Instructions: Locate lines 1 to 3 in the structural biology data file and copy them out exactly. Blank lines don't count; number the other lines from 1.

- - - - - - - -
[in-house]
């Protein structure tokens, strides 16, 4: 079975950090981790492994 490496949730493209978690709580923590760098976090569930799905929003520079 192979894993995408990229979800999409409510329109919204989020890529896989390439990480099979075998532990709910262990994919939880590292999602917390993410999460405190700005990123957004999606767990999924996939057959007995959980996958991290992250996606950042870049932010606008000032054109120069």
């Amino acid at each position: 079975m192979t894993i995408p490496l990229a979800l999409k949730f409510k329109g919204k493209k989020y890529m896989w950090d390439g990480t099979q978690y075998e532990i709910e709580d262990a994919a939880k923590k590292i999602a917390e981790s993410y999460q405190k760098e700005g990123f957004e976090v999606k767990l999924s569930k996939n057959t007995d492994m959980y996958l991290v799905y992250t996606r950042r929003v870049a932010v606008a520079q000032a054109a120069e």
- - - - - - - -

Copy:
[in-house]
């Protein structure tokens, strides 16, 4: 079975950090981790492994 490496949730493209978690709580923590760098976090569930799905929003520079 192979894993995408990229979800999409409510329109919204989020890529896989390439990480099979075998532990709910262990994919939880590292999602917390993410999460405190700005990123957004999606767990999924996939057959007995959980996958991290992250996606950042870049932010606008000032054109120069």
């Amino acid at each position: 079975m192979t894993i995408p490496l990229a979800l999409k949730f409510k329109g919204k493209k989020y890529m896989w950090d390439g990480t099979q978690y075998e532990i709910e709580d262990a994919a939880k923590k590292i999602a917390e981790s993410y999460q405190k760098e700005g990123f957004e976090v999606k767990l999924s569930k996939n057959t007995d492994m959980y996958l991290v799905y992250t996606r950042r929003v870049a932010v606008a520079q000032a054109a120069e």